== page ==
A few years ago, it was rather popular for Christian youth to be wearing clothes and trinkets with the initials “WWJD”, meaning “What would Jesus do?” Like most modern fads, it was short-lived. Hopefully, it at least was used by God to get some people to think seriously about how authentic their relationship to Jesus actually was. “How can you call yourself a follower of Christ, if you fail to follow him?” is always a legitimate question.
When we focus on communicating like Jesus, it would be very easy to construct whatever model of “talking like Jesus” one desired by a selective citation of a few texts from the Gospels. Join that defective method with a couple emotionally charged illustrations, and you have a ready made heresy. For example, we could turn to Matthew 15 and paint an anti-religious establishment Jesus. That would sound very appealing to “they like Jesus but not the church so we worship in nature” crowd. Or we could read the last part of Luke 8 to emphasize the compassionate speech of Jesus. That approach would endear us to those who want a therapeutic Jesus. Or John 6 would be an excellent introduction to Jesus the theologian, valiantly standing for truth as the crowds walk away. The folks in the institutional, confessional church model like that one. Or perhaps we should open our Bibles to Mark 13 to hear the prophetic Jesus, since in troubled times people want to hear of escape from the turmoil of life. Many escapist Christians love to hear about prophecy above all other things. But then what would we do with Matthew 23? Oh, have you never read it? Should we model our speech after the way he speaks there: “woe to you”? The “angry Jesus clearing out the temple” model appeals to people angry about how their preferred view of culture is being ruined.
My point is that we must always be cautious when we approach the subject of talking or acting like Jesus. Are we hearing only part of what the Spirit has revealed about Christ that is being presented as the whole of what Jesus is and what we should be? The text before us presents a model of communication for talking like Jesus. However, let us remember that it is not all of what an authentic Christ-focused model is. In order to communicate like Jesus, we must draw from his full story, and not merely our preferred passages. Obviously, this could be material for a book. With the preceding caution in mind, let’s consider this idea. To speak like Jesus means to speak in a constructive manner.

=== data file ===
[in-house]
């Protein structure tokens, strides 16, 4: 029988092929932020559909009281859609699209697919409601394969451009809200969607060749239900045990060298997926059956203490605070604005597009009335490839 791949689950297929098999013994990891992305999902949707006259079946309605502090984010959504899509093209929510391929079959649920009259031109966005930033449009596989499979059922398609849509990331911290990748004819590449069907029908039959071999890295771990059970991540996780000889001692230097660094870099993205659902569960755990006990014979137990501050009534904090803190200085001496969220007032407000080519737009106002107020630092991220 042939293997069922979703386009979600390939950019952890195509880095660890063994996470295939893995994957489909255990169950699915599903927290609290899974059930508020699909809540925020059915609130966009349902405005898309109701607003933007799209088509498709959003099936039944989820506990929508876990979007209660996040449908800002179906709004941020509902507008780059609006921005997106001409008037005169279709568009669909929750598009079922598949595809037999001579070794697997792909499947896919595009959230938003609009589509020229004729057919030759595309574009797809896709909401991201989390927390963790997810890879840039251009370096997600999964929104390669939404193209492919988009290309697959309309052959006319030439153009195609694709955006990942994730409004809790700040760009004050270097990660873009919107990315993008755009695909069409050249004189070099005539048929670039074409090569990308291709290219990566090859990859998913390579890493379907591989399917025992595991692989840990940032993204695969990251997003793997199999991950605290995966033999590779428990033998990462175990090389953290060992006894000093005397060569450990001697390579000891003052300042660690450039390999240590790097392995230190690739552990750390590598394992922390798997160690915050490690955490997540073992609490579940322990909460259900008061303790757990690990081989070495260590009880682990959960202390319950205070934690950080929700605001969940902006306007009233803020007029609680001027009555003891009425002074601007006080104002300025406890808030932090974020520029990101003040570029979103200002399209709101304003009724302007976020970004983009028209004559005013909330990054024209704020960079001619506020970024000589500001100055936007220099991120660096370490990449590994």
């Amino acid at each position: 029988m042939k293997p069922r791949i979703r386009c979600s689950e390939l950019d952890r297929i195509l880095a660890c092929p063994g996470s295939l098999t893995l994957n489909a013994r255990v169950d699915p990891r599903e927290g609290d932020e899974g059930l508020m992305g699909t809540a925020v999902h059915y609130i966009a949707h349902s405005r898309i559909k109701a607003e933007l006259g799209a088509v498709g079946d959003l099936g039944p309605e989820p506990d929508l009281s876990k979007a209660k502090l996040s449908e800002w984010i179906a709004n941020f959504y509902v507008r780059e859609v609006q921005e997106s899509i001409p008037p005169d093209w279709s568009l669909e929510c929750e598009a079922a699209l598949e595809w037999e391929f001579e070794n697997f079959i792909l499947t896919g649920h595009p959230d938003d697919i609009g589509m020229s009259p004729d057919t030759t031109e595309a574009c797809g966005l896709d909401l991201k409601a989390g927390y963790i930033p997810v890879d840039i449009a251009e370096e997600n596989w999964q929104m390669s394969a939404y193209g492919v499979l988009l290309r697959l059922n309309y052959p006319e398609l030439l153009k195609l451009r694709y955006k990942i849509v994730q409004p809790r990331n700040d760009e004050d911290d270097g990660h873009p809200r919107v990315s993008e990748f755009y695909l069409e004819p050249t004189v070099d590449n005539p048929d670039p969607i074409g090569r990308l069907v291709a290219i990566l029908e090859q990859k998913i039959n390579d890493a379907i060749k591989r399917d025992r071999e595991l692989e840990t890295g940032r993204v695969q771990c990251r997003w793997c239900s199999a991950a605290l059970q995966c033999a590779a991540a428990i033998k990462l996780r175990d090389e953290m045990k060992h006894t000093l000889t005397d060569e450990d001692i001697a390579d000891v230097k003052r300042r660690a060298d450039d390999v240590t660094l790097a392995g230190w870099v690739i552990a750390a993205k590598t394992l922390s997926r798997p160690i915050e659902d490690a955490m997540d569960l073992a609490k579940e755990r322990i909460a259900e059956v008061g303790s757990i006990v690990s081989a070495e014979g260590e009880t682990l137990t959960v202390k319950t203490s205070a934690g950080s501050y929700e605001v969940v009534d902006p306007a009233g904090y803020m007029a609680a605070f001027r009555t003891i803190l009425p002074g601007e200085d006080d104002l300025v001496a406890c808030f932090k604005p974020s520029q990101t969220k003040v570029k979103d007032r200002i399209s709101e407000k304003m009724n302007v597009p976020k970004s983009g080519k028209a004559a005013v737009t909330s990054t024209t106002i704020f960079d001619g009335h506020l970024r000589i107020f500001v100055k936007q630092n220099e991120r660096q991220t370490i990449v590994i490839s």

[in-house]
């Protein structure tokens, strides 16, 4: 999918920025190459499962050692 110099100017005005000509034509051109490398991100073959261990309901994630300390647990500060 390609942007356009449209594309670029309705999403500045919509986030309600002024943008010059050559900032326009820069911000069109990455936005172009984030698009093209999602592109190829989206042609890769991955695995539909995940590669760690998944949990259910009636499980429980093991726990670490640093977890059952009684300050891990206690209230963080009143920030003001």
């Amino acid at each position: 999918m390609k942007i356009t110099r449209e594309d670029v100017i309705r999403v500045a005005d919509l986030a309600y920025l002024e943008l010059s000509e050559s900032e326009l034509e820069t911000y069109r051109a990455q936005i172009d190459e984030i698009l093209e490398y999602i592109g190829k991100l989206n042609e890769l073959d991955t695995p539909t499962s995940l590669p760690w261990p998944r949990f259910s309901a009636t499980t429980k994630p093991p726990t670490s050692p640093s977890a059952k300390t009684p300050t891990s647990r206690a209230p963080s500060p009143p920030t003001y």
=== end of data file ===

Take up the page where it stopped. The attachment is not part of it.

When we speak like Jesus, we will rid our conversation of words that are destructive. As a general principle, we will seek to eliminate “unwholesome” talk (Ephesians 4:29). The Lord Jesus never engaged in unwholesome words. The apostle chose a colorful word. Consider a couple literal usages in the New Testament Scriptures. It is used of “spoiled fish” (Matthew 13:48) and of “decayed trees” or “rotten fruit” (Matthew 12:33). From the immediate context in Ephesians, we can find specific examples of unwholesome talk: falsehood (4:25), bitterness (4:31), shouting (4:31), slander (4:31), foolish talk (5:4), and impure or coarse jokes (5:4). A helpful exercise might be to journal the type of words that you use during a week. Write examples of unwholesome words on a sheet of paper, and then put check marks next to them when you know that you have used such words. The goal is a simple reality check for you. Or in your small group (you are in a small group, right?) discuss the subject of unwholesome words together. In what area does most of the group struggle? How can you help each other?
According to this text, we must take charge of eliminating unwholesome talk from the way we talk. “Do not let any unwholesome talk come out of your mouths” is about as blunt and directive a command as any in the Bible. We must accept the Holy Spirit’s authority to order us to speak like Jesus. This is not a suggestion, if you want to be “nice”. It is of the essence of new covenant life. We should not minimize these sins of the tongue. “I say that when there is any loose and filthy talk, or talk tending to give liberty to evil, it is just as if speech was being used to poison men’s souls” (Calvin).
There is a better way. Maximize what Christ can do in you by the Holy Spirit. How does this happen? Use wholesome words to strengthen others. Since all followers of Christ are members of his spiritual body, we have an opportunity with the help of the Holy Spirit to be part of significant changes in the lives of others. Effective communication can be very powerful. The hearts of the wise make their mouths prudent, and their lips promote instruction. Gracious words are a honeycomb, sweet to the soul and healing to the bones (Proverbs 16:23-24 NIV).
Grace and peace, David